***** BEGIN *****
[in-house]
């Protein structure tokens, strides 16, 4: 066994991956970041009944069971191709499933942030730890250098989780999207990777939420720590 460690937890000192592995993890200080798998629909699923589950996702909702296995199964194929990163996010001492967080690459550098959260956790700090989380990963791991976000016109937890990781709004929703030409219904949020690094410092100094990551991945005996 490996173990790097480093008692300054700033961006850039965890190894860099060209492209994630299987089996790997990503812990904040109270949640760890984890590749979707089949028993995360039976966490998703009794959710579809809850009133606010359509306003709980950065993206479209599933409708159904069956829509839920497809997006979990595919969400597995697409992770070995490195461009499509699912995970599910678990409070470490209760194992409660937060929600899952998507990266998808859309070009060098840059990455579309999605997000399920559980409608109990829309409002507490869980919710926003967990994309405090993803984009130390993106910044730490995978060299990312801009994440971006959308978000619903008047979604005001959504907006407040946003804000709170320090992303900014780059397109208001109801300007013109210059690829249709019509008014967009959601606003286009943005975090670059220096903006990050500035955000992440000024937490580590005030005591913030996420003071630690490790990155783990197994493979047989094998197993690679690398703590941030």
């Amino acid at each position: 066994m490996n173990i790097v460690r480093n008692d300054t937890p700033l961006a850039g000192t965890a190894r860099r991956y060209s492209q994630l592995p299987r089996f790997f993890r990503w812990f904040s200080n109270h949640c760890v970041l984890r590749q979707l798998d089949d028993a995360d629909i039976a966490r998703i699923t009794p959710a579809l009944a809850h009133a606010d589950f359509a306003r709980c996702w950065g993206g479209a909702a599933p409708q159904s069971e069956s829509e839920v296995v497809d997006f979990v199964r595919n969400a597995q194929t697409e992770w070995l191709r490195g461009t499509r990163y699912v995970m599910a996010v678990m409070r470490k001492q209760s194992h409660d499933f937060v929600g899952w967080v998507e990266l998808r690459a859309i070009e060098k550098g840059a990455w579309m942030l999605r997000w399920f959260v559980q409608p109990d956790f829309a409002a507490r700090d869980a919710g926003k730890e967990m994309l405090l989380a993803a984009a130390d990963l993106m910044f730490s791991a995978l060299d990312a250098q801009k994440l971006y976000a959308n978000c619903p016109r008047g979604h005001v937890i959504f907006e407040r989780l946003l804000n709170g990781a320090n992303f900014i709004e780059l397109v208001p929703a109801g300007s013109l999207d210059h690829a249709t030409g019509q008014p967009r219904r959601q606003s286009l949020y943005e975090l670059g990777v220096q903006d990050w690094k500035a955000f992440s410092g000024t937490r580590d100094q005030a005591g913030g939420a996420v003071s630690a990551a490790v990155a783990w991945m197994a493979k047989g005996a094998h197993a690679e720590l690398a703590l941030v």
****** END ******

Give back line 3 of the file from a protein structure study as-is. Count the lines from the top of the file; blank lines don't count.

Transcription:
């Amino acid at each position: 066994m490996n173990i790097v460690r480093n008692d300054t937890p700033l961006a850039g000192t965890a190894r860099r991956y060209s492209q994630l592995p299987r089996f790997f993890r990503w812990f904040s200080n109270h949640c760890v970041l984890r590749q979707l798998d089949d028993a995360d629909i039976a966490r998703i699923t009794p959710a579809l009944a809850h009133a606010d589950f359509a306003r709980c996702w950065g993206g479209a909702a599933p409708q159904s069971e069956s829509e839920v296995v497809d997006f979990v199964r595919n969400a597995q194929t697409e992770w070995l191709r490195g461009t499509r990163y699912v995970m599910a996010v678990m409070r470490k001492q209760s194992h409660d499933f937060v929600g899952w967080v998507e990266l998808r690459a859309i070009e060098k550098g840059a990455w579309m942030l999605r997000w399920f959260v559980q409608p109990d956790f829309a409002a507490r700090d869980a919710g926003k730890e967990m994309l405090l989380a993803a984009a130390d990963l993106m910044f730490s791991a995978l060299d990312a250098q801009k994440l971006y976000a959308n978000c619903p016109r008047g979604h005001v937890i959504f907006e407040r989780l946003l804000n709170g990781a320090n992303f900014i709004e780059l397109v208001p929703a109801g300007s013109l999207d210059h690829a249709t030409g019509q008014p967009r219904r959601q606003s286009l949020y943005e975090l670059g990777v220096q903006d990050w690094k500035a955000f992440s410092g000024t937490r580590d100094q005030a005591g913030g939420a996420v003071s630690a990551a490790v990155a783990w991945m197994a493979k047989g005996a094998h197993a690679e720590l690398a703590l941030v």